||Developer: Amaze Entertainment||Publisher: Sierra|
|Release Date: October 2, 2007||Also On: PS2, Wii & Xbox 360|
3D platformers are nothing new. Indeed, they have been around for two console generations. Among the names one thinks of when one thinks of 3D platformers, Crash Bandicoot is probably somewhere on the list. Despite having launched with a 3D platformer as the frontrunner title, 3D platformers actually are less than plenteous on that system. However, Crash Bandicoot has finally made an appearance in a 3D platformer on the system, Crash of the Titans. Is it a game worth playing? Read on to find out.
Graphically, Crash of the Titans is okay. I actually think Super Mario 64 DS a couple years ago looked better than this game did, however. Crash looks like Crash, and everything else looks fine also, but this game lacks the graphical polish that you’d get from a first-party game or other high-class title. Still, the graphics do not make the game, and, in this case, they don’t break it.
On the sound front, I must say the same thing. The game is average. It is not overly impressive, but it is not unbearably bad either. The music is neither going to make you sick or have you stopping in the middle of the level just to be able to listen to it without distraction. The sound effects are a typical generic lot as well. Overall, just do not expect that much from the aesthetics in this game.
In terms of gameplay, anybody familiar with the Crash Bandicoot series should be right at home. Crash of the Titans is a linear 3D platformer, just like, to my knowledge, every console game in the series. Crash can move, he can jump and double-jump, and he can attack. Yep, we have got everything we need to make a generic 3D platformer right here. However, there are a couple other features to this game that are not quite so generic.
First of all, you have upgradeable abilities. Granted, upgradeable abilities have been around since the original Super Mario 64 (in the form of the wing, metal, and invisibility caps), but they have not been present in every 3D platformer since then. Anyway, in this game you collect money (called Mojo) to buy upgrades as you go through the levels, and upgrades can be purchased in six different categories. This may give you incentive to go through a level you’ve already beaten again if you need better abilities to get through a difficult part, but the game is easy enough for the most part that such is not too likely.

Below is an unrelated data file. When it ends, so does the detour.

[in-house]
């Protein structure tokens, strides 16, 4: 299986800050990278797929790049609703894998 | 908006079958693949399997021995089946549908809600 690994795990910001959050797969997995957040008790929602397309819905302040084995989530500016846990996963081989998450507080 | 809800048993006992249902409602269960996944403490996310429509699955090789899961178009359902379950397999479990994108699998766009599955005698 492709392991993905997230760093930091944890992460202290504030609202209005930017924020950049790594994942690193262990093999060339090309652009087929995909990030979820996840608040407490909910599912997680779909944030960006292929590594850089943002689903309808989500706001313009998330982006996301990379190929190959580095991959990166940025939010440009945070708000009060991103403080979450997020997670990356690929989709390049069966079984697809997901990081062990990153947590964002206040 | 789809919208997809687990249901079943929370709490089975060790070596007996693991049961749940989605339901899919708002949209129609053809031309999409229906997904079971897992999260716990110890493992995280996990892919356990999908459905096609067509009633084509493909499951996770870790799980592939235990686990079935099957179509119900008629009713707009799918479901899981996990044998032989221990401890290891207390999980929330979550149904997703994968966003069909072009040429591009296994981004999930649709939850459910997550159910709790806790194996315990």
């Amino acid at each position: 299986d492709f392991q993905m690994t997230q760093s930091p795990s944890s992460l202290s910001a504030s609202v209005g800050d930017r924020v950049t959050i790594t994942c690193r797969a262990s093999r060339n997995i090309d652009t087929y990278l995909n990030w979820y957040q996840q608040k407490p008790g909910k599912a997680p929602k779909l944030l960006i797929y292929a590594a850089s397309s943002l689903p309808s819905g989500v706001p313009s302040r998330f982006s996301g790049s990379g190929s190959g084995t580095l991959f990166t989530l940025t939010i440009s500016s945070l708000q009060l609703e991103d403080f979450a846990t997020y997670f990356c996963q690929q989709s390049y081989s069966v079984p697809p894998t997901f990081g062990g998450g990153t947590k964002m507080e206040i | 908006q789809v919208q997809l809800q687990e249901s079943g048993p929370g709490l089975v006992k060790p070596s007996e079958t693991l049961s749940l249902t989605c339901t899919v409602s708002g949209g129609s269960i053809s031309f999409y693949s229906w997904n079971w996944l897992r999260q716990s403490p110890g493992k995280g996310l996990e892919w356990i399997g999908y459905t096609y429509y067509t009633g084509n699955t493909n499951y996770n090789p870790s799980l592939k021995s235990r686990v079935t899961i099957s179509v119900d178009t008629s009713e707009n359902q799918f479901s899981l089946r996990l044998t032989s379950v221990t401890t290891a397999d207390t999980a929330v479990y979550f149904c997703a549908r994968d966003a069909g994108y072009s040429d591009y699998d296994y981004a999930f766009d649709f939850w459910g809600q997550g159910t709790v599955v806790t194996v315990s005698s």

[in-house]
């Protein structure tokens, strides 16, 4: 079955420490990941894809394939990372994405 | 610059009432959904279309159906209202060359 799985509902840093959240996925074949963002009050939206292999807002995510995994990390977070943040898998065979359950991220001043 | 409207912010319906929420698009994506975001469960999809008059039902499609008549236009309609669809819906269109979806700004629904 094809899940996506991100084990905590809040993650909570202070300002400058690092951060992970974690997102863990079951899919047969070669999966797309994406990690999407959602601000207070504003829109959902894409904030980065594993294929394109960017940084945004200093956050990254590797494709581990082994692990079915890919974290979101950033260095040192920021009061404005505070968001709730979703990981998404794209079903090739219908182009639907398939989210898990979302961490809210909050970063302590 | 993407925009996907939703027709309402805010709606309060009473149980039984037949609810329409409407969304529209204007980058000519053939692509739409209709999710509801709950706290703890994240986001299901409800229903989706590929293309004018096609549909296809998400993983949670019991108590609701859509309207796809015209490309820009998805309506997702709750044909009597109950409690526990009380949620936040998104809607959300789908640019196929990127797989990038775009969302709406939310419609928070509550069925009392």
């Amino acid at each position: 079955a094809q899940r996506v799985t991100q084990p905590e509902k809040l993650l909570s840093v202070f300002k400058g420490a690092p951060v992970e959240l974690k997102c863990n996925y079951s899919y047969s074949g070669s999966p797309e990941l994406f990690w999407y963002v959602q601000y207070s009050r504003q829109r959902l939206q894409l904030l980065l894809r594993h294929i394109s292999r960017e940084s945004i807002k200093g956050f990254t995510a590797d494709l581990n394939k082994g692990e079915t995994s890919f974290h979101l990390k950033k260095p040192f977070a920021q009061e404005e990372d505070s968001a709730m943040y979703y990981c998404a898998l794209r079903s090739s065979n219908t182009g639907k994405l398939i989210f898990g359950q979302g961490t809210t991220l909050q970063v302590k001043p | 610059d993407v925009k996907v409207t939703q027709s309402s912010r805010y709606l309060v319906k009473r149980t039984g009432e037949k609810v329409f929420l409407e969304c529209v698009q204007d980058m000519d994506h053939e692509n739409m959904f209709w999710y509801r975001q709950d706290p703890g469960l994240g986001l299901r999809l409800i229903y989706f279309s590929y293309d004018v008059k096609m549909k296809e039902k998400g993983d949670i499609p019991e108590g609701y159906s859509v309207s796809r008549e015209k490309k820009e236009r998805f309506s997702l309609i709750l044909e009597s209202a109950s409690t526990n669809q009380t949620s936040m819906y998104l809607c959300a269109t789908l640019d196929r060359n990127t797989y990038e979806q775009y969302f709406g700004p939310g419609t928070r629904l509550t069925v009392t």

Second, you have the ability to control monsters using Aku Aku. When you take control of a monster, Crash will jump up on the back of the monster and you will make your way through the level with the monster using the abilities of the monster and even the lifebar of the monster. At some points in the level, though, if Crash is on a monster, he will lose that monster. Crash can switch monsters at any time by switching which monster the mask is on. The only restriction is that a monster has to be sufficiently beaten up before Crash can take control of it.
This does add a bit of a search feeling to the game, as each monster has its own unique attributes and its own unique special move, many of which are necessary to get at boxes or other items in particular places. However, most of this stuff is self-explanatory and intuitive, so you will rarely be scratching your head wondering exactly which monster you should use to get at something.
Regarding the game itself, the levels are reasonably lengthy with reasonably long sections between checkpoints, but the overall quantity of levels is low, making this a fairly quick game to play. The game can last longer if you decide to try to collect all the gems available if you complete certain objectives in all of the levels, but even then it would not be significantly long. Also, it is impossible to change the camera angle in this game manually, which will make some jumps in some of the later levels more difficult than they should be.
Overall, this game is exactly what it sounds like, namely, a fairly generic and straightforward linear 3D platformer. That is not all bad, but this game does not stretch the boundaries of 3D platformers at all or even reach the edges already set. Still, if you are dying to have a new 3D platformer for your DS, this game may be enough to suit your fancy for a few hours.
|Replay Value/Game Length:||5|
|Written by Martin||Review Guide|